Duplantis, Thompson Herah and Nyonsaba set meeting records in Paris

Posted by: Watch Athletics

Armand Mondo Duplantis, Elaine Thompson and Francine Nyonsaba highlighted a great edition at the Wanda Diamond League meeting in the Paris Charlety Stadium with two meeting records. Thompson Herah and Duplantis bounced back from their defeats in Lausanne. 

See the Paris Diamond League results here.

Women’s 100 metres: 

Five-time Olympic champion Elaine Thompson Herah won the women’s 100m setting a meeting record of 10.72 at the Charlety Stadium in Paris a week after breaking the Jamaican record with 10.54 in Eugene. 

Olympic bronze medallist Shericka Jackson finished second in 10.97 ahead of world 200m champion Dina Asher Smith (11.06) and Natasha Morrison (11.09). Mujinga Kambundji finished fifth in 11.12 sharing the same time as Darryl Neita and European Indoor champion Ajla Del Ponte. 

Elaine Thompson Herah: “I am thankful I crossed the finish-line healthy. It is more about the time after all the events and my health comes first. I know everybody is thinking I am targeting the world record. I think it is close but for this season I am super happy for that at the end of the season. This time is good for me”. 

Men’s pole vault: 

Olympic champion and world record holder Armand Mondo Duplantis cleared a meeting record of 6.01m at the first attempt to take the win. Duplantis bounced back from his defeat in Lausanne, where he had to settle with a fourth place with 5.62m in cold evening.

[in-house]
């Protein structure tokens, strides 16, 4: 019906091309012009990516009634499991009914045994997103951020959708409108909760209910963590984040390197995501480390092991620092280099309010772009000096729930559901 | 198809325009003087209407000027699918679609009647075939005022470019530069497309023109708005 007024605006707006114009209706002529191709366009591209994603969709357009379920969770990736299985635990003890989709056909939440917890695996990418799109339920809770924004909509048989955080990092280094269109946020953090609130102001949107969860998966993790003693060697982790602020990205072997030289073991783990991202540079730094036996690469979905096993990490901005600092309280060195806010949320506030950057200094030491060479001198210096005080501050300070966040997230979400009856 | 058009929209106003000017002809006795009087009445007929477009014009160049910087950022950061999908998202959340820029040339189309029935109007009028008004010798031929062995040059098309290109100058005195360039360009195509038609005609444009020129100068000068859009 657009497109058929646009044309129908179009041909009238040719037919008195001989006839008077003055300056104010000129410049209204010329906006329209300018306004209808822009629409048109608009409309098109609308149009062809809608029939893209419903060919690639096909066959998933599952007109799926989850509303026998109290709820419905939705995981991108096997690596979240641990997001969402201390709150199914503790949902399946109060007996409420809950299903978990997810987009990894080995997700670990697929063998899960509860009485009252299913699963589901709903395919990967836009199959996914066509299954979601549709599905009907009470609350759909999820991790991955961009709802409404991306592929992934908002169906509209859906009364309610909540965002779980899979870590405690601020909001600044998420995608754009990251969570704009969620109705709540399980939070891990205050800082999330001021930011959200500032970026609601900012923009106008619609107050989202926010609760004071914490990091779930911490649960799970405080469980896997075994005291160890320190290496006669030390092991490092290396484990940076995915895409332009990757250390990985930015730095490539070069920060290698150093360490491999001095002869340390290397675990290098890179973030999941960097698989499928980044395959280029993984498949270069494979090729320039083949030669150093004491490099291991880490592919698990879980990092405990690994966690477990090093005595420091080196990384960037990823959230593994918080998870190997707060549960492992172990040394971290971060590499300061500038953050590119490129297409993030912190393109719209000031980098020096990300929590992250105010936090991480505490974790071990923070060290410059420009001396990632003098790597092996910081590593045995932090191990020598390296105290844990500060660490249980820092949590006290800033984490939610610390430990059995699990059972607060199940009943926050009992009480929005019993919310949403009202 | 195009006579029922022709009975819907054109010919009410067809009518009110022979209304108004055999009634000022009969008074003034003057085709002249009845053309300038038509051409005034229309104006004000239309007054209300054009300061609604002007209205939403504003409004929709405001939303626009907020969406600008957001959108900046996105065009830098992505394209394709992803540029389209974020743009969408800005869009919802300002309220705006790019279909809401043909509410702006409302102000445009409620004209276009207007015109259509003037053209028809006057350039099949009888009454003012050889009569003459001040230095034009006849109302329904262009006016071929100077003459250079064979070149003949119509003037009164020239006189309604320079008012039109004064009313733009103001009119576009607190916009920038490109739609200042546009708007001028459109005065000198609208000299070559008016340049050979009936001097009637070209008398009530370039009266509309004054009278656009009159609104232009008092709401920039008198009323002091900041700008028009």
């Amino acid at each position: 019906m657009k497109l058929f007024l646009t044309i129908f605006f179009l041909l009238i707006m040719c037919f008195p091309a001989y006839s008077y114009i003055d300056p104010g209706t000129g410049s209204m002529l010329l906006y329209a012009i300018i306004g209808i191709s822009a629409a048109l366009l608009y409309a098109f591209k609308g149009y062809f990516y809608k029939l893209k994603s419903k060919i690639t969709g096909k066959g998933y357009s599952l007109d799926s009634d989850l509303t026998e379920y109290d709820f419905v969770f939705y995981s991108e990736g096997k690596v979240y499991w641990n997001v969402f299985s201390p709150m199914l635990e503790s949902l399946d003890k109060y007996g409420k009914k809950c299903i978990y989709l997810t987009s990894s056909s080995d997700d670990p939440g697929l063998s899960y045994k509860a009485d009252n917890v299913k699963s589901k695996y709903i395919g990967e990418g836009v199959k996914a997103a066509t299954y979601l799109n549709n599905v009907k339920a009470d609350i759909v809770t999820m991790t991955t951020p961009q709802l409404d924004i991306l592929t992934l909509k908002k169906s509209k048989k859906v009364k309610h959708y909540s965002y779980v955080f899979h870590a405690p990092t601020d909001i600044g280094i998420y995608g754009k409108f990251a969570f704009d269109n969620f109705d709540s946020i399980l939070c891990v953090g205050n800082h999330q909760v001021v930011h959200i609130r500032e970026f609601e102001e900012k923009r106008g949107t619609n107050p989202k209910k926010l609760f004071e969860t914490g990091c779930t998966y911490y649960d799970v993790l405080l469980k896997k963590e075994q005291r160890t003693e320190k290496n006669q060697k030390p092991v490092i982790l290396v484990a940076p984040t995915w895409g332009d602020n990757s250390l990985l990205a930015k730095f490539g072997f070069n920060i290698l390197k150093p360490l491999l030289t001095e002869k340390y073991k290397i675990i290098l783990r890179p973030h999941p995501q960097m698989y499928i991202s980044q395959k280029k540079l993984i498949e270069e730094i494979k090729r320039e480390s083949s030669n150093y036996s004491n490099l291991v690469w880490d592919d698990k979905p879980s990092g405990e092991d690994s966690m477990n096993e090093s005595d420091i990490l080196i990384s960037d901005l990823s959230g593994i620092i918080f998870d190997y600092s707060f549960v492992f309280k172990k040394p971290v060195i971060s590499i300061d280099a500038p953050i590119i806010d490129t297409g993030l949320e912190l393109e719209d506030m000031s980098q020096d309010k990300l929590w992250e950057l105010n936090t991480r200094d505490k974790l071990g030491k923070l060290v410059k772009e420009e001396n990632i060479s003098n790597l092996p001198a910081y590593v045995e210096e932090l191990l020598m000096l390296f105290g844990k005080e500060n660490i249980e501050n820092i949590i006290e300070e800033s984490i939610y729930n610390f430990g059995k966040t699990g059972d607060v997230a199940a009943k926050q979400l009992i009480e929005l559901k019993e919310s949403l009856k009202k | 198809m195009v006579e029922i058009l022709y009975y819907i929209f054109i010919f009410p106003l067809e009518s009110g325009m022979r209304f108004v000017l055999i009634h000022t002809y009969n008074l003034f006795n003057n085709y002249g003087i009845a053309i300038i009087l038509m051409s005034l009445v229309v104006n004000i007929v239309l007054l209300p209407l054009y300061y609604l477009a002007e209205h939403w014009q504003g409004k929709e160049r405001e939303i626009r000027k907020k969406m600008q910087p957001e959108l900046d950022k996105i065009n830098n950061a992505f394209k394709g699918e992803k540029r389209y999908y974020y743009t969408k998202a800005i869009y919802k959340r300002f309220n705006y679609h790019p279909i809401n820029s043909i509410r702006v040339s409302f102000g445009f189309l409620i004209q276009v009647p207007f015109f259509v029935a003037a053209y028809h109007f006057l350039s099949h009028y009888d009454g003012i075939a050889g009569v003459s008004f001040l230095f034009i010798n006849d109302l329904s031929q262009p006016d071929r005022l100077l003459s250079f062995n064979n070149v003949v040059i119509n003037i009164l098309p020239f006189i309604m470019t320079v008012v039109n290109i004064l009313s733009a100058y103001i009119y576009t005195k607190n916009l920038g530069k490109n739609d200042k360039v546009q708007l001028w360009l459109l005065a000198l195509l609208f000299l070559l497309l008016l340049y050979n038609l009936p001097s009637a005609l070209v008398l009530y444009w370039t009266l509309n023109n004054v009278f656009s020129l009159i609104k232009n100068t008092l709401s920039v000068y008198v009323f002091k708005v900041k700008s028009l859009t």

Ernest John Obiena needed three attempts to clear 5.81m and decided to pass at 5.86m before clearing 5.91m at the first attempt to improve his national record to 5.91m. Duplantis and olympic silver medallist Christopher Nilsen failed their first try at 5.91m and had two attempts left, but they decided to pass on the next attempt. Duplantis vaulted 5.96m and 6.01m at the first time of asking. Nilsen was not able to clear his final two attempts at 5.96m and had to settle with third place with 5.81m. 

Duplantis improved the previous meeting record held by Sergey Bubka, Jeff Hartwig and Sam Kendricks with 6.00m. The 21-year-old came close to clearing 6.19m in the third attempt. 

Armand Duplantis: “I felt good. I felt like it was really important for me to come back and try to get into the victory mode again, to try to get over the 6m. Especially after the competition in Lausanne, it was very important to do what I did today. The 6.19m, it is a very high bar. You need to have a perfect jump there. I feel like I am jumping really good. I felt like I will have some close attempts right now. It has to be perfect. It is not that I am scared but I have a lot of respect for the height. I know how hard it is. You just have to make sure you are trying for it at the right time.